Adventures of Cookie the Stray, Chapter 5
Buddy couldn’t remember too much before that day in the park but he did remember playing catch with the tennis ball. Afterward, he could remember riding in the back of the truck bed. His master didn’t allow dogs in the cab of his truck. They were on their way home when the man stopped at a roadside café for breakfast.
“Now you stay right there,” his master told him. “I’ll be right back.” Buddy wagged his tail and grinned, happy to please. But the bed of the truck was so hot and there was no water. He was thirsty from playing ball. And Master wasn’t right back. It seemed like forever as he lay quietly in the hot sun, concentrating on his master’s last command.
Soon enough, temptation came along in the form of another dog running around in the parking area. Buddy jumped up to look over the side of the truck bed. “Whatcha’ doin?” he asked the passing Doberman whose name turned out to be Rover.
“Lookin’ for a rabbit,” Rover answered. “I saw one go behind that car over there.”
Buddy peered over the tailgate and couldn’t see any rabbits. Of course, he’d only seen one rabbit in his whole life, but the thought of chasing one was the essence of his dreams. He sometimes woke from a restless sleep where he had been chasing rabbits, his legs running in place as he slept.
“Are you sure it’s a rabbit?” he asked, barking and pacing back and forth at the tail of the truck bed.
“I know a rabbit when I smell one,” Rover answered, running around the adjacent car sniffing excitedly. “Come on, help me here. We’ll stake out this car and flush him out,” Rover told him, pacing and sniffing.
Buddy remembered the “stay” command his master had given him. He hesitated, casting a look of longing at the door where he’d last seen Master.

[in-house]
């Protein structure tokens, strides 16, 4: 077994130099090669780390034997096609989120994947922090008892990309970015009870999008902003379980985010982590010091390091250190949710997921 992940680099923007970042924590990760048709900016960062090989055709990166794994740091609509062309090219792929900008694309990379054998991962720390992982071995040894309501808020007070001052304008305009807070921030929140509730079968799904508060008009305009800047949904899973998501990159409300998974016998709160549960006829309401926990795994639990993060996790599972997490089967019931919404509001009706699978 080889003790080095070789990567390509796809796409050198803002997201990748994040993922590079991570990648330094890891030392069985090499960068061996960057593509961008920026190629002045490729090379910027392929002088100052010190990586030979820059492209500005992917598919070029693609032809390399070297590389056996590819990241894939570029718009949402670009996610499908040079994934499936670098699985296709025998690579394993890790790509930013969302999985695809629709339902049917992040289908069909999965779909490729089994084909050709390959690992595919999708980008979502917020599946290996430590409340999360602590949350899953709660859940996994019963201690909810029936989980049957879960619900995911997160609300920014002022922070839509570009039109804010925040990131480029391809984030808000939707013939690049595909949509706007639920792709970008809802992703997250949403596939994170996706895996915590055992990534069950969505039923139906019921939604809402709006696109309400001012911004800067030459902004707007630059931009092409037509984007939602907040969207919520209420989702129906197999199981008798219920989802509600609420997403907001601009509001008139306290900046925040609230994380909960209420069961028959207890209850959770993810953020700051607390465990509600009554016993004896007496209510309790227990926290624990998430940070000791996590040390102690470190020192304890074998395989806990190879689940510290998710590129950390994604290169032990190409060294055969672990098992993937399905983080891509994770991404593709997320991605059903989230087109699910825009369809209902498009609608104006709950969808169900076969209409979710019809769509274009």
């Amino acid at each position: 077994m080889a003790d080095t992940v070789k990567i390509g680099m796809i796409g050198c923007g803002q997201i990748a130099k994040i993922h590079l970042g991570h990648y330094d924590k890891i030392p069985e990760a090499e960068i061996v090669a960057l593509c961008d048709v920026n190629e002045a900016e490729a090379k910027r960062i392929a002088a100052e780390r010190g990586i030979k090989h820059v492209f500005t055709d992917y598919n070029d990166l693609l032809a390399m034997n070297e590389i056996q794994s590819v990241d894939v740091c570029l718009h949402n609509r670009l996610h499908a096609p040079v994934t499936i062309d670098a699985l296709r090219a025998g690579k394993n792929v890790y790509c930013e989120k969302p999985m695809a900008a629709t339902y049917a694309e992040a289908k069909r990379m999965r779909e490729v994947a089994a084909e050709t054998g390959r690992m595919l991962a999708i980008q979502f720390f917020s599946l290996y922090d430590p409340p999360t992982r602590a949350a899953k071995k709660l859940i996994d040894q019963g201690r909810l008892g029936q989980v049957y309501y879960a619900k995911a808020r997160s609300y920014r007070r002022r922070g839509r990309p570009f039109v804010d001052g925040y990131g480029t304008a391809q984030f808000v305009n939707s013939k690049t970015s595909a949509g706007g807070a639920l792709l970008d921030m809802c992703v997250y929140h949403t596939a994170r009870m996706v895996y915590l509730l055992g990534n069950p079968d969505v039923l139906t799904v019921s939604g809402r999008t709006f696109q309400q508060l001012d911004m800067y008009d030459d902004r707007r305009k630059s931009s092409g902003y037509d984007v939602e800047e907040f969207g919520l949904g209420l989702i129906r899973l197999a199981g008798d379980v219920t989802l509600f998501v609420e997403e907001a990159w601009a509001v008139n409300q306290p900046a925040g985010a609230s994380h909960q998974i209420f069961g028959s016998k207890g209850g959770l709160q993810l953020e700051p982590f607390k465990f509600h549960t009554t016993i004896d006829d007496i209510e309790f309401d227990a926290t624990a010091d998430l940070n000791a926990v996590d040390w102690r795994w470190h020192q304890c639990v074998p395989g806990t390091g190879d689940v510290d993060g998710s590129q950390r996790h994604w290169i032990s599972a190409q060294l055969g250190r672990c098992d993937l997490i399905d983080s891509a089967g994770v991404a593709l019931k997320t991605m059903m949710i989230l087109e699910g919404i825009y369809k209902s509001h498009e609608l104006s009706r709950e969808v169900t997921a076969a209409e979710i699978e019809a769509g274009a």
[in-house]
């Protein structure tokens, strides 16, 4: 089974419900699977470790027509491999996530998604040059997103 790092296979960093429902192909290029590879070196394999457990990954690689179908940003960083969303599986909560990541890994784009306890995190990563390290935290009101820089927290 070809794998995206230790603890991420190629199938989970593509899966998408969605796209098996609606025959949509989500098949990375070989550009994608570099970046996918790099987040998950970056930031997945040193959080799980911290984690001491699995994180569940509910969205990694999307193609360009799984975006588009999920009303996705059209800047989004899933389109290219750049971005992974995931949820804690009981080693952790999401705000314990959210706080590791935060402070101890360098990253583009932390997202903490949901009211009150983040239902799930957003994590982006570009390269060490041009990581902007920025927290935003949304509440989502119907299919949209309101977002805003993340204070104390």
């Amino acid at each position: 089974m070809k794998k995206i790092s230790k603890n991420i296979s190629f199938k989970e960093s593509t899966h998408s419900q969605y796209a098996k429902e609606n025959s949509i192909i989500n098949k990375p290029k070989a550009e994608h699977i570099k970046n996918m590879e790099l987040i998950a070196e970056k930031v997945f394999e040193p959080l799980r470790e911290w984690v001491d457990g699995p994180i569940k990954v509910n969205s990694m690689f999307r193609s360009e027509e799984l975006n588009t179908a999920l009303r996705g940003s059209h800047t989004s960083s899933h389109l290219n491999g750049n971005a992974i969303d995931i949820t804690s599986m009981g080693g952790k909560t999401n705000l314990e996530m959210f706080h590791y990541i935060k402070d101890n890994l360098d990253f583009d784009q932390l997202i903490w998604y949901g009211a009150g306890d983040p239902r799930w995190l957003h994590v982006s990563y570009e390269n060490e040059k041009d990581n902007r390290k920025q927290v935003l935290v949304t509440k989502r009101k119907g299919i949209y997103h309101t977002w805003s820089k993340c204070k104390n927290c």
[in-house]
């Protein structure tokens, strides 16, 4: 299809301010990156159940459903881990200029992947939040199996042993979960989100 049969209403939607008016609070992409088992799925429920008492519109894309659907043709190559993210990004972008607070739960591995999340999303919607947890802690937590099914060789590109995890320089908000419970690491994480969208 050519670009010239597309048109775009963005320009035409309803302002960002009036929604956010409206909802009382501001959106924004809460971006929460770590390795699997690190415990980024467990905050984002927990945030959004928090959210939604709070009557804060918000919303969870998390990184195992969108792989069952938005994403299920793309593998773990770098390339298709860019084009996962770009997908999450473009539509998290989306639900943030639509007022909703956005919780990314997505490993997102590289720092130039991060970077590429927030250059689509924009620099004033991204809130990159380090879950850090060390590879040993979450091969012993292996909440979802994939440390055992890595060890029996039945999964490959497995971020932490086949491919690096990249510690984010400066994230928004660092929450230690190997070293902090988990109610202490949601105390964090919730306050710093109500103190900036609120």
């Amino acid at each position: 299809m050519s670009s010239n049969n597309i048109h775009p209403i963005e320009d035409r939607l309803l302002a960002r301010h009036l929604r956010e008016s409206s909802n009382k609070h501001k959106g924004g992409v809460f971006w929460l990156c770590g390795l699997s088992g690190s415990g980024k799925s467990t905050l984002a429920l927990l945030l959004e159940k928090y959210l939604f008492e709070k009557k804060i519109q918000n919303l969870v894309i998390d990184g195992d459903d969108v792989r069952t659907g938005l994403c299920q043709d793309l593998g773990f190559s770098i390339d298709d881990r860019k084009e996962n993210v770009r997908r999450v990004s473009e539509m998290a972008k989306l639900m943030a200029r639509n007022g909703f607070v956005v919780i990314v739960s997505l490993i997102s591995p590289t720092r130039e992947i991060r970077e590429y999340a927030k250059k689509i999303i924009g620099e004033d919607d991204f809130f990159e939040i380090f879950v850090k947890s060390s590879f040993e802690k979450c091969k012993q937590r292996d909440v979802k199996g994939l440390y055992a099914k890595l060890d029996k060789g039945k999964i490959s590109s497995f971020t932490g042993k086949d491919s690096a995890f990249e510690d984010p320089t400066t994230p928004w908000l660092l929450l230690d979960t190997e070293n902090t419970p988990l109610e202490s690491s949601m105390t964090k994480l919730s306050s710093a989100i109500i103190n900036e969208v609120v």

“Whatcha’ waitin for? He’ll get away!” Rover exclaimed, panting feverishly now.
A flash of gray fur with a white cotton tail scampered past the corner of the café where Buddy’s master sat eating breakfast. Without further hesitation, Buddy leapt easily from the truck, landing on the pavement next to Rover. They both took off in the direction of the rabbit heading swiftly for the tall grass and nearby trees.
Meanwhile Back at the Motel
Queenie awoke when the car came to a stop in the parking lot of the motel. It was dark outside. They’d been travelling for hours on the noisy highway and the sudden quiet was refreshing. She sat up in the passenger’s seat and watched Connie grab her purse and turn in her direction. Queenie’s ears perked up.
“You stay here and watch after the pups,” she told Queenie. “I’ll be back in a couple of minutes.”
Queenie understood her role. She peered over the seat back into the cardboard box where the puppies were curled together in a mass of fur. She turned back and watched her mistress open the door to the motel office and disappear inside. She moved into the driver’s seat where she could get a better view. Sitting in the warm place where Connie had been, she studied the door, waiting. There were few other cars in the parking lot. Most of the rooms looked dark behind closed drapes.
Several minutes later, the door opened and Connie walked back to the car. She unlocked the door and slid inside. In her hand was a green plastic tag attached to a room key. The engine roared back to life and they drove around to the end of the first building where Connie pulled into a parking spot in front of Unit 31, the number on the plastic key fob.
Connie crawled out of the car and raised her arms over her head in a tired stretch. She slid the key into the door knob, opened the door to the motel room, and propped it open with her purse. Then she went back to the sedan, reached in the back seat and lifted out the box with the pups. Queenie sat patiently on the passenger’s seat, her eyes following the box as Connie carried them inside. She squirmed anxiously in the seat as they disappeared in the room.